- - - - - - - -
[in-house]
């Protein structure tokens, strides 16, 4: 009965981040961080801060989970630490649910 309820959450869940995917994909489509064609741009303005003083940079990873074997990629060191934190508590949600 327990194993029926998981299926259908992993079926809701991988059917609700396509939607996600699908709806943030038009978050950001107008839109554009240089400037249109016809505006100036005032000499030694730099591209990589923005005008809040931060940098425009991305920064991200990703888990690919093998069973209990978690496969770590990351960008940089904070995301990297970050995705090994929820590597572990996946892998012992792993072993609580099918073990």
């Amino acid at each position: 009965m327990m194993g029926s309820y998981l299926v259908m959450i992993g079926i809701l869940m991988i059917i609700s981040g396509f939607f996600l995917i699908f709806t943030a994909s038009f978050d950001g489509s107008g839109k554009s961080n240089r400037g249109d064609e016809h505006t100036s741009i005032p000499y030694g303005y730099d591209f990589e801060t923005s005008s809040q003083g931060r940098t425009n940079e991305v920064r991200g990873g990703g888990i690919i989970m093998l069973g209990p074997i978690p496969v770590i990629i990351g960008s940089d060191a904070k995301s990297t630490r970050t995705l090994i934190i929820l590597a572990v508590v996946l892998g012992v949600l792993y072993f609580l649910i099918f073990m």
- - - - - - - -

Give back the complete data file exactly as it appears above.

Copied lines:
[in-house]
């Protein structure tokens, strides 16, 4: 009965981040961080801060989970630490649910 309820959450869940995917994909489509064609741009303005003083940079990873074997990629060191934190508590949600 327990194993029926998981299926259908992993079926809701991988059917609700396509939607996600699908709806943030038009978050950001107008839109554009240089400037249109016809505006100036005032000499030694730099591209990589923005005008809040931060940098425009991305920064991200990703888990690919093998069973209990978690496969770590990351960008940089904070995301990297970050995705090994929820590597572990996946892998012992792993072993609580099918073990």
């Amino acid at each position: 009965m327990m194993g029926s309820y998981l299926v259908m959450i992993g079926i809701l869940m991988i059917i609700s981040g396509f939607f996600l995917i699908f709806t943030a994909s038009f978050d950001g489509s107008g839109k554009s961080n240089r400037g249109d064609e016809h505006t100036s741009i005032p000499y030694g303005y730099d591209f990589e801060t923005s005008s809040q003083g931060r940098t425009n940079e991305v920064r991200g990873g990703g888990i690919i989970m093998l069973g209990p074997i978690p496969v770590i990629i990351g960008s940089d060191a904070k995301s990297t630490r970050t995705l090994i934190i929820l590597a572990v508590v996946l892998g012992v949600l792993y072993f609580l649910i099918f073990m």